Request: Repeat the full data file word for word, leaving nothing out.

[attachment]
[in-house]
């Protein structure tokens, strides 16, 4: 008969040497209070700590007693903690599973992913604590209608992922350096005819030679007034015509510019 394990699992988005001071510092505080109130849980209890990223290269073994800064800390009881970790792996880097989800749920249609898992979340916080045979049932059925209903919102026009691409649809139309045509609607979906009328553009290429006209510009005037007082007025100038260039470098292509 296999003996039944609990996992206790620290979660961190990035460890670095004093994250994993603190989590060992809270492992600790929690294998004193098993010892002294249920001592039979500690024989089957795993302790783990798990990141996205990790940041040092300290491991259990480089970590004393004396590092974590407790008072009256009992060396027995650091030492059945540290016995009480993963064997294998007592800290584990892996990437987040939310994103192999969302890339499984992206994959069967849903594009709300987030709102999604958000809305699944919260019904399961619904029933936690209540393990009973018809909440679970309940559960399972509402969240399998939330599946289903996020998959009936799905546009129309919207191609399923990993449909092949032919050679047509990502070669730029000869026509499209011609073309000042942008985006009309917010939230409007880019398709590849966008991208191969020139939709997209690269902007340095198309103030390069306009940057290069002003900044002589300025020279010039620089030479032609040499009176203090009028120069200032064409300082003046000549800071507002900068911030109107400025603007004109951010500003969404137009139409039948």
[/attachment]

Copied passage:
[in-house]
């Protein structure tokens, strides 16, 4: 008969040497209070700590007693903690599973992913604590209608992922350096005819030679007034015509510019 394990699992988005001071510092505080109130849980209890990223290269073994800064800390009881970790792996880097989800749920249609898992979340916080045979049932059925209903919102026009691409649809139309045509609607979906009328553009290429006209510009005037007082007025100038260039470098292509 296999003996039944609990996992206790620290979660961190990035460890670095004093994250994993603190989590060992809270492992600790929690294998004193098993010892002294249920001592039979500690024989089957795993302790783990798990990141996205990790940041040092300290491991259990480089970590004393004396590092974590407790008072009256009992060396027995650091030492059945540290016995009480993963064997294998007592800290584990892996990437987040939310994103192999969302890339499984992206994959069967849903594009709300987030709102999604958000809305699944919260019904399961619904029933936690209540393990009973018809909440679970309940559960399972509402969240399998939330599946289903996020998959009936799905546009129309919207191609399923990993449909092949032919050679047509990502070669730029000869026509499209011609073309000042942008985006009309917010939230409007880019398709590849966008991208191969020139939709997209690269902007340095198309103030390069306009940057290069002003900044002589300025020279010039620089030479032609040499009176203090009028120069200032064409300082003046000549800071507002900068911030109107400025603007004109951010500003969404137009139409039948």